WATER RESOURCES RESEARCH GRANT PROPOSAL
Project ID: 2005CA126B
Title: An Economic Analysis of Groundwater Nitrate Pollution Control in Dairy-Intensive Watersheds
Project Type: Research
Focus Categories: Law, Institutions, and Policy, Groundwater, Nitrate Contamination
Keywords: Water Law, Institutions, Policy, Economic Analysis, Groundwater, Nitrate, Pollution, Dairy, Watersheds
Start Date: 03/01/2005
End Date: 02/28/2006
Federal Funds: $20,000
Non-Federal Matching Funds: $36,714
Congressional District: 44
Kenneth A. Baerenklau
University of California - Riverside
California’s dairy industry grew steadily during the 1990s and currently
employs around 16,000 people and produces around $4 billion annually in milk
sales. In 2002, the state produced 35 billion pounds of milk, up from 20.9
billion pounds in 1990. During the same period, the total number of milk
cows increased from 1.1 to 1.6 million and the average production per cow
increased from 18,456 to 20,904 pounds per year. Meanwhile, the number of
dairies has declined from 4000 in 1993 to 2150 in 2002. These structural
shifts by the industry have led to continuing concentration of dairy operations,
particularly in the Central Valley and Chino Basin.
This consolidation of operations poses a dilemma for dairy farmers and policy makers. Consolidation has enabled farmers to continue to meet public demand for a safe, reliable and inexpensive supply of milk products by taking advantage of inherent economies of scale in dairy production. But consolidation also has created significant problems regarding waste management: whereas the typical dairy in the 1970s was able to dispose of its manure economically on nearby cropland at or below agronomic rates, many modern California dairies produce more waste nutrients than can be utilized locally as fertilizer. Currently, the most economical “solution” continues to be over-application of manure, which can produce adverse environmental and health effects as excess nutrients, salts and other waste components migrate through local and regional hydrologic systems.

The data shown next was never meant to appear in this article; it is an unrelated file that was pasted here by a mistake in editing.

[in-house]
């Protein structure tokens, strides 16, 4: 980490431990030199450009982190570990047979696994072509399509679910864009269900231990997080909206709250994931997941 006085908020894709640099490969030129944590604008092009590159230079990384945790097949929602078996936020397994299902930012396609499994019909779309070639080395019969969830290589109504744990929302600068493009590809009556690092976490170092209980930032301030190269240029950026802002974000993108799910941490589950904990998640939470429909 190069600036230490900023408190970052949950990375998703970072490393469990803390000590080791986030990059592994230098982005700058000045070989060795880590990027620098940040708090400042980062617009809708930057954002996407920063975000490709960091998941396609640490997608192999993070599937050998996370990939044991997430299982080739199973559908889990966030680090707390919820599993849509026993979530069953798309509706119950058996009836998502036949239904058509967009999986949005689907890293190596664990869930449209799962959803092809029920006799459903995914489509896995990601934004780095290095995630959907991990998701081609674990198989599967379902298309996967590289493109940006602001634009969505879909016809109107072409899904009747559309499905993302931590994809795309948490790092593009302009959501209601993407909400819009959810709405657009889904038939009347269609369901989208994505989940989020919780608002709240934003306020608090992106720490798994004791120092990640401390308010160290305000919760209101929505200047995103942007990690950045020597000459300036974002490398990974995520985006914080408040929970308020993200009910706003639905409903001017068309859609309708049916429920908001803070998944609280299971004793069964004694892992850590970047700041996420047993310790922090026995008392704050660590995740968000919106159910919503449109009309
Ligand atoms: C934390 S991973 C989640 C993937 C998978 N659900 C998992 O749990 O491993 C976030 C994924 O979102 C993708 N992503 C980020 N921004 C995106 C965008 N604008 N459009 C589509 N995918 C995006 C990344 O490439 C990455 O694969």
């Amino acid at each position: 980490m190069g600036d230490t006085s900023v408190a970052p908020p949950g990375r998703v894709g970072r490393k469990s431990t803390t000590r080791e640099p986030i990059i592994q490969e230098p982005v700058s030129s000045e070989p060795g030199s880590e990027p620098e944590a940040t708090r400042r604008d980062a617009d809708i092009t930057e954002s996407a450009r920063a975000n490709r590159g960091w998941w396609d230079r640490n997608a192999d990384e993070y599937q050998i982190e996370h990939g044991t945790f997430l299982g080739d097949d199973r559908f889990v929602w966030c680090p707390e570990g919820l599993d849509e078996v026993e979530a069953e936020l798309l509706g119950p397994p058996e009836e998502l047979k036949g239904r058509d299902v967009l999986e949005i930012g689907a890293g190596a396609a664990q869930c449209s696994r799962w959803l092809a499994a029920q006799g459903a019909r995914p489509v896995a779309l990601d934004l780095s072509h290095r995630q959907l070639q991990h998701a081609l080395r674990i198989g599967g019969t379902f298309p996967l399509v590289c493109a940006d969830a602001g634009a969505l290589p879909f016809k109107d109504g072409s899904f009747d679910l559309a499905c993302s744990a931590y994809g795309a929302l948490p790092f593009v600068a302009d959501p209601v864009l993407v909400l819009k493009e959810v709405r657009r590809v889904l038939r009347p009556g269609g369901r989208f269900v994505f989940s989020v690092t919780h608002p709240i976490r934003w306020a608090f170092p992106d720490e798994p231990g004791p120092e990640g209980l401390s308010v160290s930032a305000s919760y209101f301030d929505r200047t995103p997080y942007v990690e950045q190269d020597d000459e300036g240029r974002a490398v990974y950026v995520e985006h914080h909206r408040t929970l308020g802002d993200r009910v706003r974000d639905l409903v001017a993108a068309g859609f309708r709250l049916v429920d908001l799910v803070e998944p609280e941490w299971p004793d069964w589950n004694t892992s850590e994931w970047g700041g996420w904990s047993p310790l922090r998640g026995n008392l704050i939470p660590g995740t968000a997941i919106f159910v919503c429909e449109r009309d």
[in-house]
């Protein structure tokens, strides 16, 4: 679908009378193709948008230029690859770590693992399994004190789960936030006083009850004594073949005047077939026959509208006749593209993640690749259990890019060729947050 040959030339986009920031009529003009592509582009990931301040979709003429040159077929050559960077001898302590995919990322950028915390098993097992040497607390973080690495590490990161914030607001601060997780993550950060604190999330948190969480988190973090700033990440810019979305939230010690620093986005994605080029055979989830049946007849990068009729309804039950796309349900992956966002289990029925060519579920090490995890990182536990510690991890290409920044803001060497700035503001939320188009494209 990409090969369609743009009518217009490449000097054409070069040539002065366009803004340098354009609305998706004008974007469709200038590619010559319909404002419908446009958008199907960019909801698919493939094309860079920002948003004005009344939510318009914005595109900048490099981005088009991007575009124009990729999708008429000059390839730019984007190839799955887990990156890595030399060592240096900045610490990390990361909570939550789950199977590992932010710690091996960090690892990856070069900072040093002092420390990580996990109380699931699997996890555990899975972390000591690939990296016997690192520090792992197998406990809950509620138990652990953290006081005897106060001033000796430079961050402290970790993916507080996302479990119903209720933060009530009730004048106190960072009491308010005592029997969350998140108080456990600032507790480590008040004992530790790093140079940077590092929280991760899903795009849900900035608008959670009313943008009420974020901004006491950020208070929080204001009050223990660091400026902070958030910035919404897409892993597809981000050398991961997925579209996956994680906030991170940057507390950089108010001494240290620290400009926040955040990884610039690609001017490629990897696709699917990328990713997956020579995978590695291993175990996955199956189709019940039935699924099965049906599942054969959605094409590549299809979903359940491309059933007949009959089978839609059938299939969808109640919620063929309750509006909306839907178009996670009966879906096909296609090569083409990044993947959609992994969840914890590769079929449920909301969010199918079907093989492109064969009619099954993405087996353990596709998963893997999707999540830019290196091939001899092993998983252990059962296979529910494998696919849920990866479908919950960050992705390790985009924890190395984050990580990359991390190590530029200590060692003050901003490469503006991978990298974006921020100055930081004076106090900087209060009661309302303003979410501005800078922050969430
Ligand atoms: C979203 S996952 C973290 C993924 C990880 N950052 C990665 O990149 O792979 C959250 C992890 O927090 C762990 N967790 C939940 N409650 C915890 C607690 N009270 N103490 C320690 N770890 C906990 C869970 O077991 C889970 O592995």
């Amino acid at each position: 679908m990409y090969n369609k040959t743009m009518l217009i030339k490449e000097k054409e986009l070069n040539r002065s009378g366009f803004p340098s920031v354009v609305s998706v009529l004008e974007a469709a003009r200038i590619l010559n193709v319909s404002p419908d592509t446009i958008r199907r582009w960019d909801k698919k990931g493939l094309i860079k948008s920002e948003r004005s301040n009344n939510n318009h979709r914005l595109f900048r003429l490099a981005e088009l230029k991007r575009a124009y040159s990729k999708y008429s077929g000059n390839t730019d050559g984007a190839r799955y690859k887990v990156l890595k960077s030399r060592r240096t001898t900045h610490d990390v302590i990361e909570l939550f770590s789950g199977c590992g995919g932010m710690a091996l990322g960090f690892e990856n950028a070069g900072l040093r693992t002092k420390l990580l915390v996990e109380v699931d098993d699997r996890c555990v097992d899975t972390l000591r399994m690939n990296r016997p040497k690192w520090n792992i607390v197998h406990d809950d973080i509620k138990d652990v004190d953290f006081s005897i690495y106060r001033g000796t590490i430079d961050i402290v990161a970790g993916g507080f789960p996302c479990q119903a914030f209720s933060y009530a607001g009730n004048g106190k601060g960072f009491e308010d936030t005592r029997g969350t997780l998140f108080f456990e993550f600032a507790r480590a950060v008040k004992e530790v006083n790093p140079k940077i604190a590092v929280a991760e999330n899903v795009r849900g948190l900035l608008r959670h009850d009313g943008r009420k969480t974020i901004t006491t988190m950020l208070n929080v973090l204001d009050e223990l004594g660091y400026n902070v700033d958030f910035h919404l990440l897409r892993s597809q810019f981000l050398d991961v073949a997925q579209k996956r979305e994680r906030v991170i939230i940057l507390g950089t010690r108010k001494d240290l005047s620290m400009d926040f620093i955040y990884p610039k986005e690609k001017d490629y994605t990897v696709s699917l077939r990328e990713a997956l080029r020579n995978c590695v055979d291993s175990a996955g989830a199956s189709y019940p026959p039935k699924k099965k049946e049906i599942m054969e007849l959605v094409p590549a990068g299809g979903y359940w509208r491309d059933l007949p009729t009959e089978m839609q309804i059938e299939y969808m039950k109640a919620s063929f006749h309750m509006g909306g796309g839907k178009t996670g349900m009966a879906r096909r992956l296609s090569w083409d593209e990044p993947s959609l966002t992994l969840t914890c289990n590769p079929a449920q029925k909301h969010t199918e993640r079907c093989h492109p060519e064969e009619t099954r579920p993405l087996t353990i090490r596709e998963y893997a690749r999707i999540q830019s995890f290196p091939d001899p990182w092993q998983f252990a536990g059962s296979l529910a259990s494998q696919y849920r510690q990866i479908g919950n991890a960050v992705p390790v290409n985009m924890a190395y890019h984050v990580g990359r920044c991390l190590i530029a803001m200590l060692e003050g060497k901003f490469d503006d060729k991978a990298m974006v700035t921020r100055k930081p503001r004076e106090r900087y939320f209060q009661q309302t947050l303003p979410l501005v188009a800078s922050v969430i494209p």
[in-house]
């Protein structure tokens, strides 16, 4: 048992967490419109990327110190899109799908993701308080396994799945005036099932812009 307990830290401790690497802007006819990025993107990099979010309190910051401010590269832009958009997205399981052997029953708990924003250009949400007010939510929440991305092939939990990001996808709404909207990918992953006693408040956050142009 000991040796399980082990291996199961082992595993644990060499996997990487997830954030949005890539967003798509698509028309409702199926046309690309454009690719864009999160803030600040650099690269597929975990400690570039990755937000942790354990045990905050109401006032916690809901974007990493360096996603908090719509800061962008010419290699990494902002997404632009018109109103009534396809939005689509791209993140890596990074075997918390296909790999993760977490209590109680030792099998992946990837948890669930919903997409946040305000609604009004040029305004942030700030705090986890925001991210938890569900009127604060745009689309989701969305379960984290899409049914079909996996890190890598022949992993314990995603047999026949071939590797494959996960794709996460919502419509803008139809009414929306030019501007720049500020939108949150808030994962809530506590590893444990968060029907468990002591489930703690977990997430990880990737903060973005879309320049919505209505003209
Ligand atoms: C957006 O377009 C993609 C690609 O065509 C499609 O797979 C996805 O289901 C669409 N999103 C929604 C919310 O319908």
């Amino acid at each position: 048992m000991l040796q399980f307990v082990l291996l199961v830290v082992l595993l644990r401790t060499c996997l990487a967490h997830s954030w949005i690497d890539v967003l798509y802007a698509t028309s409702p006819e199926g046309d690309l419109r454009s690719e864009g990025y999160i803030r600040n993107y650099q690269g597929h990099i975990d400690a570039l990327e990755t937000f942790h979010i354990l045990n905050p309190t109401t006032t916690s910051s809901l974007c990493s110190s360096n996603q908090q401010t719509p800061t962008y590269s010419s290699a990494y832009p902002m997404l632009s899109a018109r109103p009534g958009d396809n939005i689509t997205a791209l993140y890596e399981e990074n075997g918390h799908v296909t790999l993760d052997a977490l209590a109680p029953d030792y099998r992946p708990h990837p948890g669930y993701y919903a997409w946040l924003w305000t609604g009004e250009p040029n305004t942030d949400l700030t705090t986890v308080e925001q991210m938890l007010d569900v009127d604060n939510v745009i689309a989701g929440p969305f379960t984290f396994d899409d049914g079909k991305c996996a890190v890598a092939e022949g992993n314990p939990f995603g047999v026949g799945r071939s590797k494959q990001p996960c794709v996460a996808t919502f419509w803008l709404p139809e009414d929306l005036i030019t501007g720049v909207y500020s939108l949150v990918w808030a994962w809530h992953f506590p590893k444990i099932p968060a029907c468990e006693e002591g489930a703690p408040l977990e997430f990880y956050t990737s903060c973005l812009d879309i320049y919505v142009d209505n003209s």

On a national level, the United States Environmental Protection Agency (USEPA) has determined that polluted runoff from animal feeding operations (AFOs), though regulated under the Clean Water Act, continues to be such a significant source of impairment for rivers, lakes, wetlands, groundwater aquifers and shallow coastal zones that it has published revised guidelines for its control. The state of California also has taken actions recently to help mitigate the undesirable environmental effects of AFOs, including the implementation of Waste Discharge Requirements (WDRs) that regulate all types of waste discharges rather than just polluted runoff.
Considering the current size and structure of the California dairy industry as well as pressure for continued growth and consolidation, the revised federal guidelines and the initiatives undertaken by the state could have significant impacts on California’s agricultural economy as well as its environment. Thus it seems imperative that these regulations be designed and implemented carefully to avoid visiting unnecessary costs on either producers or the public. This requires understanding both the natural systems affecting the fate and transport of dairy waste, as well as the economic factors affecting producers’ decisions about milk production and waste disposal. Although progress has been made with regard to understanding the former, economic analyses of the problem still are lacking. Without such analyses, regulations are unlikely to be designed and implemented cost-effectively.
The objective of this research is to develop a mathematical model for assessing the costs of different groundwater nitrate pollution control alternatives in dairy-intensive watersheds, and for designing policies that achieve nitrate standards cost-effectively. The model will simulate farm-level decision-making, agricultural production, waste generation, and the fate and transport of nitrates within a watershed. It also will be scalable, so that multiple watersheds may be combined into larger hydrologic units for which regional assessments may be performed. Ultimately the framework will illuminate the environmental and economic effects of different regulatory alternatives, thereby helping state policy-makers balance the health of the dairy industry with that of the environment.